Last week I attended the annual Behavior, Energy, and Climate Change (BECC) conference in Sacramento, California. BECC is an annual conference organized by the American Council for an Energy-Efficient Economy (ACEEE) that focuses on changing people’s behavior in relation to how they use energy to reduce the effects of climate change. At EMI Consulting, we help our utility clients to achieve their energy efficiency and renewable energy goals, which happen to result in reduced greenhouse gas (GHG) emissions in most jurisdictions. And recently, utilities are starting to directly link energy efficiency and renewable energy goals with GHG reduction goals. As Thanksgiving approaches, I am reflecting on a few trends in the energy industry, highlighted at the conference, that I am thankful for: electrification, equity, and the recurring theme of customer stories.
The topic of electrification came up across numerous panels and poster presentations where attendees described electrification initiatives that are being implemented. There was even a demonstration of an electric induction cooktop—a key alternative to natural gas cooktops—meant to overcome reluctance and skepticism of fuel switching by highlighting the benefits of induction cooking. If we could just get some celebrity chefs to use one, perhaps they would take off!
I was happy to join others in speaking about the barriers and opportunities for electrification. For example, there are opportunities for raising awareness of heat pump water heaters and thinking about how to make heat pumps price-competitive in places where electricity prices are high. I am thankful for this focus on electrification, as it seems to be a turning point in the industry where we’re talking a lot more holistically about goals and initiatives, with attention on reducing GHG emissions and converting natural gas equipment to electric equipment, while converting the source of electricity to renewables. It feels like all of the puzzle pieces are starting to come together.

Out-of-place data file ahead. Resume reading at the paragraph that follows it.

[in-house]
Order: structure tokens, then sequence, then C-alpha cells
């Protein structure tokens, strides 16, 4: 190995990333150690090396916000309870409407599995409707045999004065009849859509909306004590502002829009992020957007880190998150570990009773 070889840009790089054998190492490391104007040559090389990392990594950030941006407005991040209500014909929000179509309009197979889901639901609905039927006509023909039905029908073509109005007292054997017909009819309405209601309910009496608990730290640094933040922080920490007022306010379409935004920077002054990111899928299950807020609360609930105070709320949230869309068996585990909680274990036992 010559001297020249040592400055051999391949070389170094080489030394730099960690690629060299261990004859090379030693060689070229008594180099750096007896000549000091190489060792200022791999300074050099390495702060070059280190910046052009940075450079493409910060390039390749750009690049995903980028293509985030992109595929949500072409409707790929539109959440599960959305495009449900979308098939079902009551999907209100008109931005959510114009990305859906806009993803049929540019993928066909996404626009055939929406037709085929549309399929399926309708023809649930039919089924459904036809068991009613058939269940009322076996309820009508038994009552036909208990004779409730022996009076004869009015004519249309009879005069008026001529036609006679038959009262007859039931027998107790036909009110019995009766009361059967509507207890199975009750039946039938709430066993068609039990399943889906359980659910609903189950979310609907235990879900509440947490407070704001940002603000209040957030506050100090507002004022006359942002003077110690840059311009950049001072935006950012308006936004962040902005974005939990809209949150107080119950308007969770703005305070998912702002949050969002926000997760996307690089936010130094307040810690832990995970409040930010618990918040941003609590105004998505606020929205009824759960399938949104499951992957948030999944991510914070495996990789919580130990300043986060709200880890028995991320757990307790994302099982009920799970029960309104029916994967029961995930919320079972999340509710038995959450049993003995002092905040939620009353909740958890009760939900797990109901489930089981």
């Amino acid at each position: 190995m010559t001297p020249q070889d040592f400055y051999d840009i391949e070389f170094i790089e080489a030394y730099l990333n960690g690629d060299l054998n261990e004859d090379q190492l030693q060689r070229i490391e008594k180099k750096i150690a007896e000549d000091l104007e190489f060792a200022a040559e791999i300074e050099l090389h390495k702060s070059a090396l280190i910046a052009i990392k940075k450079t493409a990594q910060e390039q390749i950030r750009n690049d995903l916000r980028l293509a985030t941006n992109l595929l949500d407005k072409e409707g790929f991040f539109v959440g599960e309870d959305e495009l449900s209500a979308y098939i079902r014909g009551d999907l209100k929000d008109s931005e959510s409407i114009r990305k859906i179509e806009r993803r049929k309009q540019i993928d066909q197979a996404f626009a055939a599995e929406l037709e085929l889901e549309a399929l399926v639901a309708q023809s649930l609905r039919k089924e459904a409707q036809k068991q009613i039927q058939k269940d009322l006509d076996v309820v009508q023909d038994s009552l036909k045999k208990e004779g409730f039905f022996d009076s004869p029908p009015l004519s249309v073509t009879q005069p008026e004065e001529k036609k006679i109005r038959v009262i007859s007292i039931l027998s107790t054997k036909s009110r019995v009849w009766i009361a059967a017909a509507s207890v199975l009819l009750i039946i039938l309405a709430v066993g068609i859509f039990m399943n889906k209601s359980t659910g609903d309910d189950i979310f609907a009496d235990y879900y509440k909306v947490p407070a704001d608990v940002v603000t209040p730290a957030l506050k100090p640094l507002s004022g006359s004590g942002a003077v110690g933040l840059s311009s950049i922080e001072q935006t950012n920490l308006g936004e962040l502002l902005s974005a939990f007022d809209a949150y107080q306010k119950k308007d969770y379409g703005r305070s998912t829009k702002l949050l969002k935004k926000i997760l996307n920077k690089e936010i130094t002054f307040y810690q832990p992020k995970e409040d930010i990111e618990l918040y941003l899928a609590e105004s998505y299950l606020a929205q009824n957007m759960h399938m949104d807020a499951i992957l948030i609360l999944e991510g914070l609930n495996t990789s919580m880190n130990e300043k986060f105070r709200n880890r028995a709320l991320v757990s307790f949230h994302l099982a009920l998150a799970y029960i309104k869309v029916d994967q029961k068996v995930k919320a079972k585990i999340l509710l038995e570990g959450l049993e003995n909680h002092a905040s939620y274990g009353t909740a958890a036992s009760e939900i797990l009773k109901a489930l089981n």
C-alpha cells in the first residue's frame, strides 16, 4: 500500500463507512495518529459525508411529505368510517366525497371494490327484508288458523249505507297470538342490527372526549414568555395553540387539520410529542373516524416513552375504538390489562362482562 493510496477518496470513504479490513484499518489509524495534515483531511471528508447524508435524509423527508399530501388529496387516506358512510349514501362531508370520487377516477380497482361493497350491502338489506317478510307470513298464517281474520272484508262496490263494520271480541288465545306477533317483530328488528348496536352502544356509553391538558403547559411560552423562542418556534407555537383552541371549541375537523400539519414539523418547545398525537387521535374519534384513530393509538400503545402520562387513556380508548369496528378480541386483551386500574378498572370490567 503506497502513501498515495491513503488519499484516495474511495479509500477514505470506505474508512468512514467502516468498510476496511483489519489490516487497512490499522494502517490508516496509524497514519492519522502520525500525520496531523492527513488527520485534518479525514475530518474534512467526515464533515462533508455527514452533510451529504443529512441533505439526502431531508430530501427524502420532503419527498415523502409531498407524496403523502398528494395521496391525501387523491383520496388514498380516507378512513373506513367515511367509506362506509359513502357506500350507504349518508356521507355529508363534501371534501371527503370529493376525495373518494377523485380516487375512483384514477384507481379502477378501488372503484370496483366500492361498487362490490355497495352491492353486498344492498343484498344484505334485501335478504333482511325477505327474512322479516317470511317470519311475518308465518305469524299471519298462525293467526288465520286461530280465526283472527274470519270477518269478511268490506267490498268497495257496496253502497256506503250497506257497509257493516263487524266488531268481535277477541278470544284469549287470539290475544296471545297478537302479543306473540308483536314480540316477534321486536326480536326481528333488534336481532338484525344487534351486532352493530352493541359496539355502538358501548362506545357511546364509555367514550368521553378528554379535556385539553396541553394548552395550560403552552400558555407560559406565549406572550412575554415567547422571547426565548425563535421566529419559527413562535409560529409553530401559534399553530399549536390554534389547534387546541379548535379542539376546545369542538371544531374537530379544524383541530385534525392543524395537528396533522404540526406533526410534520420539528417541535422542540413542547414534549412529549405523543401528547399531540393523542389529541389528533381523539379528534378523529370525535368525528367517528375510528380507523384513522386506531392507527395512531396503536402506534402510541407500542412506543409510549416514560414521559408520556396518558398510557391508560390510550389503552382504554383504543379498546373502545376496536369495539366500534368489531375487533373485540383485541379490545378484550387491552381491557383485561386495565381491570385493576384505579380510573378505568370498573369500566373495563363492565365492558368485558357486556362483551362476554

There was also a lot of discussion at BECC about equity in energy efficiency and renewables. The concern here is that, as we green up the grid and make energy efficiency improvements to our homes and businesses, how do we ensure that low-income households and disadvantaged communities are not left behind? When we think about the implications of climate change, such as more frequent (and more devastating) forest fires and rising sea levels, those with means are more likely to be able to secure or maintain access to clean air, clean water, reliable energy, and comfortable housing. While low-income weatherization programs have been around for a while, I am encouraged that the industry is expanding its thinking to be more inclusive in this uncertain future. For example, the Department Of Energy is now offering grants to organizations that deploy solar in low-income neighborhoods. I am thankful that there are avenues for low-income households to get help in increasing the comfort of their homes and paying their energy bills, and I am thankful that we will also start to see increased solar adoption in diverse communities.
Finally, the BECC conference tends to have a recurring theme that comes up year after year, which is the importance of listening to customer stories. Several presentations, including those centered on electrification and equity, emphasized that we can’t sell energy efficiency, renewables, or electrification by speaking our own language. For example, not everyone will want to switch to electric appliances in order to reduce GHGs. Many people will want to do it for health reasons (natural gas can result in indoor air pollution), but they also need to be persuaded that a new cooking technology will help get dinner on the table just as quickly and that it will taste just as delicious.
If you want to figure out what motivates people, talk to them and listen to their stories and their problems. If you’re going into a community that doesn’t trust outsiders, find an ally and use that relationship to help understand your target audience. Just like families gathering around a Thanksgiving meal: listen with empathy and you will find common ground.
I hope everyone can find something to be thankful for this Thanksgiving. I wish everyone a wonderful and peaceful holiday!
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